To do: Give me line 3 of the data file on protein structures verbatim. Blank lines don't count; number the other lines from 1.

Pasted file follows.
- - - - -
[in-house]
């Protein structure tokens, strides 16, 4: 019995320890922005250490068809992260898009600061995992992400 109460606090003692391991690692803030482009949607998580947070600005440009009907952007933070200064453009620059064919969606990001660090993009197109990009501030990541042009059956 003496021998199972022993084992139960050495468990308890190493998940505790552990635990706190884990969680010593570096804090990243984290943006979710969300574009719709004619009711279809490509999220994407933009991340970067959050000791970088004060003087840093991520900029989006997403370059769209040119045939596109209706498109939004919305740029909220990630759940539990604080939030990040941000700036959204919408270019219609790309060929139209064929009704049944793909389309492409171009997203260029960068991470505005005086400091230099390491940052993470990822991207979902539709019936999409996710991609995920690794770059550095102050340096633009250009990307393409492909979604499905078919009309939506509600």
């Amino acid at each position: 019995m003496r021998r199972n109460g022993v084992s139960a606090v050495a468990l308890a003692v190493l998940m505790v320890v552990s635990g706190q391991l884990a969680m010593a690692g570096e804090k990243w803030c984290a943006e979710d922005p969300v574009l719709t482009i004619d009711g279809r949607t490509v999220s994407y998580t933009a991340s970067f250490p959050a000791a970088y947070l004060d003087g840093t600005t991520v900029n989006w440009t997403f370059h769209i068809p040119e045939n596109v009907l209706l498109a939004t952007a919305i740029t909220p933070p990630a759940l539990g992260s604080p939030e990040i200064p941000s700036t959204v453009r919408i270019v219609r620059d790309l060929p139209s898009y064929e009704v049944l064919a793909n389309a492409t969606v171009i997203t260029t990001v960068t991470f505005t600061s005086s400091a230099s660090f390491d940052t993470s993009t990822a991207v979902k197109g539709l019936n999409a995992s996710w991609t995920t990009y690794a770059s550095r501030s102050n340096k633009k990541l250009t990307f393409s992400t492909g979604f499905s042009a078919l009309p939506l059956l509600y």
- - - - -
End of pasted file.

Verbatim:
């Amino acid at each position: 019995m003496r021998r199972n109460g022993v084992s139960a606090v050495a468990l308890a003692v190493l998940m505790v320890v552990s635990g706190q391991l884990a969680m010593a690692g570096e804090k990243w803030c984290a943006e979710d922005p969300v574009l719709t482009i004619d009711g279809r949607t490509v999220s994407y998580t933009a991340s970067f250490p959050a000791a970088y947070l004060d003087g840093t600005t991520v900029n989006w440009t997403f370059h769209i068809p040119e045939n596109v009907l209706l498109a939004t952007a919305i740029t909220p933070p990630a759940l539990g992260s604080p939030e990040i200064p941000s700036t959204v453009r919408i270019v219609r620059d790309l060929p139209s898009y064929e009704v049944l064919a793909n389309a492409t969606v171009i997203t260029t990001v960068t991470f505005t600061s005086s400091a230099s660090f390491d940052t993470s993009t990822a991207v979902k197109g539709l019936n999409a995992s996710w991609t995920t990009y690794a770059s550095r501030s102050n340096k633009k990541l250009t990307f393409s992400t492909g979604f499905s042009a078919l009309p939506l059956l509600y």